Yikes. A month of abject blog neglect. As I first realized when I worked for a writer in college (who, incidentally, passed away suddenly last week), writing for your main job is nice if that’s your passion. But it’s also tough* in that your passion becomes your job and acquires flavors of tedium.
*”tough” being quite relative, in the Grand Scheme.
Sometimes the act of writing for work makes me too mentally fatigued to do it for fun. I get home with big aspirations that are quickly extinguished by dog-walking, self-feeding, a glass of Irish whiskey, and the day’s Champions League soccer match. Then I get a backlog of thoughts and links (a backblog?) that I never feel are adequately digested.
“Hey worthless, shouldn’t you be writing? Or else, like, walking us?”
Anyway, one other distraction lately was the act of acquiring and pretending to be able to train a new dog. We found one, a 4- to 5-month old rescue, to be a current companion and future successor to our resident canine, Willa.
If nothing else, the two of them made our recent snowfalls that much more fun. Really, watching a dog frolic in its first snow is probably even more enjoyable than watching a kid do it. With a toddler, there’s often some hesitation or lack of understanding unless they’re old enough to know to covet it. With a dog, it’s like watching Nature’s fun gene switch on right in front of your eyes: “Something is different. I must run in this. It’s written in my blood.”
Dogs on Canvas, black and white
The rescue is part Newfoundland (those big, black literally human-rescue dogs with webbed paws for swimming), part we-don’t-know-what. Presumably the we-don’t-know part is why she was left behind: The first night, when we finally plopped ourselves down to bed after careful introductions and exhaustive bladder monitoring, she predictably started to whine from separation anxiety. After warming up with a range of barks, she went into a distinctive, mournful howl. In the dark of the bedroom, I could feel our eyes open in unison: dammit, she’s part hound dog.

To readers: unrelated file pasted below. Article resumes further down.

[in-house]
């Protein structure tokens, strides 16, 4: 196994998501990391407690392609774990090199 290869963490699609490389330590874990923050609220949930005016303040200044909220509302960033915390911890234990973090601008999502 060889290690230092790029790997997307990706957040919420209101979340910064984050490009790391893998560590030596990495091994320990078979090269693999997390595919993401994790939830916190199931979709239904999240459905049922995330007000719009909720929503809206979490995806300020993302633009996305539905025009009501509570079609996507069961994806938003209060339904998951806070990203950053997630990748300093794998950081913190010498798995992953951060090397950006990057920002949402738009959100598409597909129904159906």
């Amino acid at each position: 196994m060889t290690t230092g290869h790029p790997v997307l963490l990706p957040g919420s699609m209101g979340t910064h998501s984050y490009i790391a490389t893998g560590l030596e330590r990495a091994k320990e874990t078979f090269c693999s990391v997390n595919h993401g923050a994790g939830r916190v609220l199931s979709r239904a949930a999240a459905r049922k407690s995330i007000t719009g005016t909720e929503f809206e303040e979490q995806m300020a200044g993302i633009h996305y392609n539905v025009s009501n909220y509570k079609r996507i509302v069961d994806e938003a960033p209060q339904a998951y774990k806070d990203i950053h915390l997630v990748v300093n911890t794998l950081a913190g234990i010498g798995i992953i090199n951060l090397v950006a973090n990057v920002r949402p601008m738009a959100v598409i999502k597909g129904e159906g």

The way she reacts to the sight of squirrels, rabbits and any other independently mobile body as if she’s just done a line of canine coke, supports our suspicions about her other breed. She’s hyper, inquisitive, bolder than Willa, and she’s wearing us out at the moment.
After four months in a vet’s rescue shelter — and perhaps because she’s part hound, which are supposedly resistant to housebreaking — she is not adequately turned off by crapping where she sleeps. Nor by dancing in it. We call her Shitpaws.
But please, it’s “Wanda” in formal settings … we toyed with more author names like Harper and Flannery (and Willa Who Is Called Simon), but none fit her rambunctiousness. Ww-w-w-wanda, as in A Fish Called, and “To Wanda!” as in Fried Green Tomatoes, sounded just right.
At least Willa and Shitpaws, er, Wanda are getting along fine now after a rocky introduction. And we humans, we’re wondering what the hell we’ve done. Which, I believe, is a common human response once the “I’ve got an idea” gene has been expressed.